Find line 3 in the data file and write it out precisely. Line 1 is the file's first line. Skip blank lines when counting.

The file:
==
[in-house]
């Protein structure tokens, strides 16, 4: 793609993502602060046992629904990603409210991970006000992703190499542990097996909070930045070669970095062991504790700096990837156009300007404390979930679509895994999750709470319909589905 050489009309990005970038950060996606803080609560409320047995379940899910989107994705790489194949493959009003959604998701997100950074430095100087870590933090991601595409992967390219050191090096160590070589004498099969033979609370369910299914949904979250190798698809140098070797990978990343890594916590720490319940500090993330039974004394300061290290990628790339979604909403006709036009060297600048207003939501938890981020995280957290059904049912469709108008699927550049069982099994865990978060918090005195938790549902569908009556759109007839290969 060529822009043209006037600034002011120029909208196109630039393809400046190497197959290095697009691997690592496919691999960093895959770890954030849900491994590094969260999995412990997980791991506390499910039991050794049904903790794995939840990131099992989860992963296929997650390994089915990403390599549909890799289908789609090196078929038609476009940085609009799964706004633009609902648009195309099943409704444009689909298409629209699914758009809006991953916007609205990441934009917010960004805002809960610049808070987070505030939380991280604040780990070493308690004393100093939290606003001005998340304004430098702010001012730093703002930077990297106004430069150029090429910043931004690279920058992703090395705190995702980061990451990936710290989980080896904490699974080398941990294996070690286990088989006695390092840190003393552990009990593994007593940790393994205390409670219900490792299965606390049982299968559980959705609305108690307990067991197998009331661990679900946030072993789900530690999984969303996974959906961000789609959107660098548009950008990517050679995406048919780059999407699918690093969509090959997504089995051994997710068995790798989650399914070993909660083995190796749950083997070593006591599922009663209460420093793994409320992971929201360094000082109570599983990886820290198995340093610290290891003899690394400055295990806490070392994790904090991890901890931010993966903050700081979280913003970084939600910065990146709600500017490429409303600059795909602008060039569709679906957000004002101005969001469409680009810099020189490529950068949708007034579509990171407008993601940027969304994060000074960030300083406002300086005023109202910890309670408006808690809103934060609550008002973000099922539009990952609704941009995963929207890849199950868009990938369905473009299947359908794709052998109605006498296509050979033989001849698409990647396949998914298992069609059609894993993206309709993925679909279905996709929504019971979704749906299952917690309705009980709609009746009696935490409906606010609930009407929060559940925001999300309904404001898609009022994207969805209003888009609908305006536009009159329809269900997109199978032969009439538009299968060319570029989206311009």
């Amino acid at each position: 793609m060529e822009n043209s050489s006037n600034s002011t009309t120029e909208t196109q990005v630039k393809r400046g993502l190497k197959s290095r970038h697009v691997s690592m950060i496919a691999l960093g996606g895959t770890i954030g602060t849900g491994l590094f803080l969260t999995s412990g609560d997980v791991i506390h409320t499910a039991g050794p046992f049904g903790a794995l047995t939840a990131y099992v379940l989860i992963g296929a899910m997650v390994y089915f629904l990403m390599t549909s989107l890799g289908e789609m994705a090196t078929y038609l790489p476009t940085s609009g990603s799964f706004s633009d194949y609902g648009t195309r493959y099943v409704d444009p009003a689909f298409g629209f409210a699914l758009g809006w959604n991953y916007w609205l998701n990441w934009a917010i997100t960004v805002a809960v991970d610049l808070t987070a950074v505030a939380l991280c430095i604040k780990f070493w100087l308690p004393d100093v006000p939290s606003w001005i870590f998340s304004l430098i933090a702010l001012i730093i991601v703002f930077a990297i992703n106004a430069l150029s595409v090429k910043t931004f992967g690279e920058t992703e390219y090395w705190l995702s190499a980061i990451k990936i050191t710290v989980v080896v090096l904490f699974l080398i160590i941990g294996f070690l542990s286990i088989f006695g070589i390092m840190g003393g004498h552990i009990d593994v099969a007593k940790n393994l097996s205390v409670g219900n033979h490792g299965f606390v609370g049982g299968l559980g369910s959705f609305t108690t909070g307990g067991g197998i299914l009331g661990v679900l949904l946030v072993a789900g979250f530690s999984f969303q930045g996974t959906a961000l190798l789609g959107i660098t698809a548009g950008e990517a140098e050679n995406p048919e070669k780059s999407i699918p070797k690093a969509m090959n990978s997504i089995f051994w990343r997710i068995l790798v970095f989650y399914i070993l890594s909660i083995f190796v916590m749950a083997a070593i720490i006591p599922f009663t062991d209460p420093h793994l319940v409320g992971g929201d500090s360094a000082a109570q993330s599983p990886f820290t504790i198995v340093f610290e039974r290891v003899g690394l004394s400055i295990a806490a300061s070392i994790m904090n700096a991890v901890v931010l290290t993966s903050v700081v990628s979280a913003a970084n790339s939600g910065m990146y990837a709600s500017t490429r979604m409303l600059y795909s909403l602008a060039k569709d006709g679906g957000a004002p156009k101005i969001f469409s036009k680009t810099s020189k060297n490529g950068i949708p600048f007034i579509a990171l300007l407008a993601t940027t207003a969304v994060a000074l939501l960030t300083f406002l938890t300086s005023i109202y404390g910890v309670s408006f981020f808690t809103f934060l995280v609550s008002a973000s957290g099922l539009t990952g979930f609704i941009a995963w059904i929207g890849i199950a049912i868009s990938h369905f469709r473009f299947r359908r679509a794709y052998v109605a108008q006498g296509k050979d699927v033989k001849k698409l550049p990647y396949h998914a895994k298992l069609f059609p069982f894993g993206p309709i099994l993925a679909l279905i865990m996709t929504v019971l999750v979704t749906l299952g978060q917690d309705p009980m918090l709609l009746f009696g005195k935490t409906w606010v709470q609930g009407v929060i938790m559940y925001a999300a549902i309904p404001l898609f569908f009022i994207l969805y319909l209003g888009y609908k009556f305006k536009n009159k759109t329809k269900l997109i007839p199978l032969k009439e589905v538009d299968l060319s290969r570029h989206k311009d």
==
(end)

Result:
């Amino acid at each position: 793609m060529e822009n043209s050489s006037n600034s002011t009309t120029e909208t196109q990005v630039k393809r400046g993502l190497k197959s290095r970038h697009v691997s690592m950060i496919a691999l960093g996606g895959t770890i954030g602060t849900g491994l590094f803080l969260t999995s412990g609560d997980v791991i506390h409320t499910a039991g050794p046992f049904g903790a794995l047995t939840a990131y099992v379940l989860i992963g296929a899910m997650v390994y089915f629904l990403m390599t549909s989107l890799g289908e789609m994705a090196t078929y038609l790489p476009t940085s609009g990603s799964f706004s633009d194949y609902g648009t195309r493959y099943v409704d444009p009003a689909f298409g629209f409210a699914l758009g809006w959604n991953y916007w609205l998701n990441w934009a917010i997100t960004v805002a809960v991970d610049l808070t987070a950074v505030a939380l991280c430095i604040k780990f070493w100087l308690p004393d100093v006000p939290s606003w001005i870590f998340s304004l430098i933090a702010l001012i730093i991601v703002f930077a990297i992703n106004a430069l150029s595409v090429k910043t931004f992967g690279e920058t992703e390219y090395w705190l995702s190499a980061i990451k990936i050191t710290v989980v080896v090096l904490f699974l080398i160590i941990g294996f070690l542990s286990i088989f006695g070589i390092m840190g003393g004498h552990i009990d593994v099969a007593k940790n393994l097996s205390v409670g219900n033979h490792g299965f606390v609370g049982g299968l559980g369910s959705f609305t108690t909070g307990g067991g197998i299914l009331g661990v679900l949904l946030v072993a789900g979250f530690s999984f969303q930045g996974t959906a961000l190798l789609g959107i660098t698809a548009g950008e990517a140098e050679n995406p048919e070669k780059s999407i699918p070797k690093a969509m090959n990978s997504i089995f051994w990343r997710i068995l790798v970095f989650y399914i070993l890594s909660i083995f190796v916590m749950a083997a070593i720490i006591p599922f009663t062991d209460p420093h793994l319940v409320g992971g929201d500090s360094a000082a109570q993330s599983p990886f820290t504790i198995v340093f610290e039974r290891v003899g690394l004394s400055i295990a806490a300061s070392i994790m904090n700096a991890v901890v931010l290290t993966s903050v700081v990628s979280a913003a970084n790339s939600g910065m990146y990837a709600s500017t490429r979604m409303l600059y795909s909403l602008a060039k569709d006709g679906g957000a004002p156009k101005i969001f469409s036009k680009t810099s020189k060297n490529g950068i949708p600048f007034i579509a990171l300007l407008a993601t940027t207003a969304v994060a000074l939501l960030t300083f406002l938890t300086s005023i109202y404390g910890v309670s408006f981020f808690t809103f934060l995280v609550s008002a973000s957290g099922l539009t990952g979930f609704i941009a995963w059904i929207g890849i199950a049912i868009s990938h369905f469709r473009f299947r359908r679509a794709y052998v109605a108008q006498g296509k050979d699927v033989k001849k698409l550049p990647y396949h998914a895994k298992l069609f059609p069982f894993g993206p309709i099994l993925a679909l279905i865990m996709t929504v019971l999750v979704t749906l299952g978060q917690d309705p009980m918090l709609l009746f009696g005195k935490t409906w606010v709470q609930g009407v929060i938790m559940y925001a999300a549902i309904p404001l898609f569908f009022i994207l969805y319909l209003g888009y609908k009556f305006k536009n009159k759109t329809k269900l997109i007839p199978l032969k009439e589905v538009d299968l060319s290969r570029h989206k311009d």